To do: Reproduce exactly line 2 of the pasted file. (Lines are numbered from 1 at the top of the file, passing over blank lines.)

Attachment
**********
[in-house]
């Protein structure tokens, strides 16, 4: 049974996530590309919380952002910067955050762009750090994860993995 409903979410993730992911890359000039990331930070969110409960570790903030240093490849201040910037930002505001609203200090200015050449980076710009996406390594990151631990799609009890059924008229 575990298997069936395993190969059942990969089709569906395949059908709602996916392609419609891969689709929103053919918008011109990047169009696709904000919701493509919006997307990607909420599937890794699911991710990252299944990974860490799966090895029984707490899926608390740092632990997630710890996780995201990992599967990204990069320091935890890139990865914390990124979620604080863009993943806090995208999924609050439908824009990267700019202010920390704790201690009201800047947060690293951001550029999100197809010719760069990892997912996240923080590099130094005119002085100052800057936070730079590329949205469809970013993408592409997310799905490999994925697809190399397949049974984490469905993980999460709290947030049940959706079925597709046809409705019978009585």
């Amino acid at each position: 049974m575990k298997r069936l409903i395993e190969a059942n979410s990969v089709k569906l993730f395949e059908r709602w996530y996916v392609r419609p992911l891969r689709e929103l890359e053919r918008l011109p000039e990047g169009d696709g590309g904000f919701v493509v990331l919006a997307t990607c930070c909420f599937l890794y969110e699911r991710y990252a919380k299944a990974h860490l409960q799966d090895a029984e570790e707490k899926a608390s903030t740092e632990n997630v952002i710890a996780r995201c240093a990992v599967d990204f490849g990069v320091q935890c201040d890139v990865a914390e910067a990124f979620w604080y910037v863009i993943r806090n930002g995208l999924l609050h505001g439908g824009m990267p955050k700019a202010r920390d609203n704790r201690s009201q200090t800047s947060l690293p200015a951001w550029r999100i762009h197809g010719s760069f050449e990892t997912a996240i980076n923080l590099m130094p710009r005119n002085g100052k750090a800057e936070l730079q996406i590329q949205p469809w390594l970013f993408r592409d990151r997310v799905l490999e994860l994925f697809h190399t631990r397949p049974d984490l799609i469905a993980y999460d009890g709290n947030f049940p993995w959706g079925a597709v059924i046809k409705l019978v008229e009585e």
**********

């Protein structure tokens, strides 16, 4: 049974996530590309919380952002910067955050762009750090994860993995 409903979410993730992911890359000039990331930070969110409960570790903030240093490849201040910037930002505001609203200090200015050449980076710009996406390594990151631990799609009890059924008229 575990298997069936395993190969059942990969089709569906395949059908709602996916392609419609891969689709929103053919918008011109990047169009696709904000919701493509919006997307990607909420599937890794699911991710990252299944990974860490799966090895029984707490899926608390740092632990997630710890996780995201990992599967990204990069320091935890890139990865914390990124979620604080863009993943806090995208999924609050439908824009990267700019202010920390704790201690009201800047947060690293951001550029999100197809010719760069990892997912996240923080590099130094005119002085100052800057936070730079590329949205469809970013993408592409997310799905490999994925697809190399397949049974984490469905993980999460709290947030049940959706079925597709046809409705019978009585």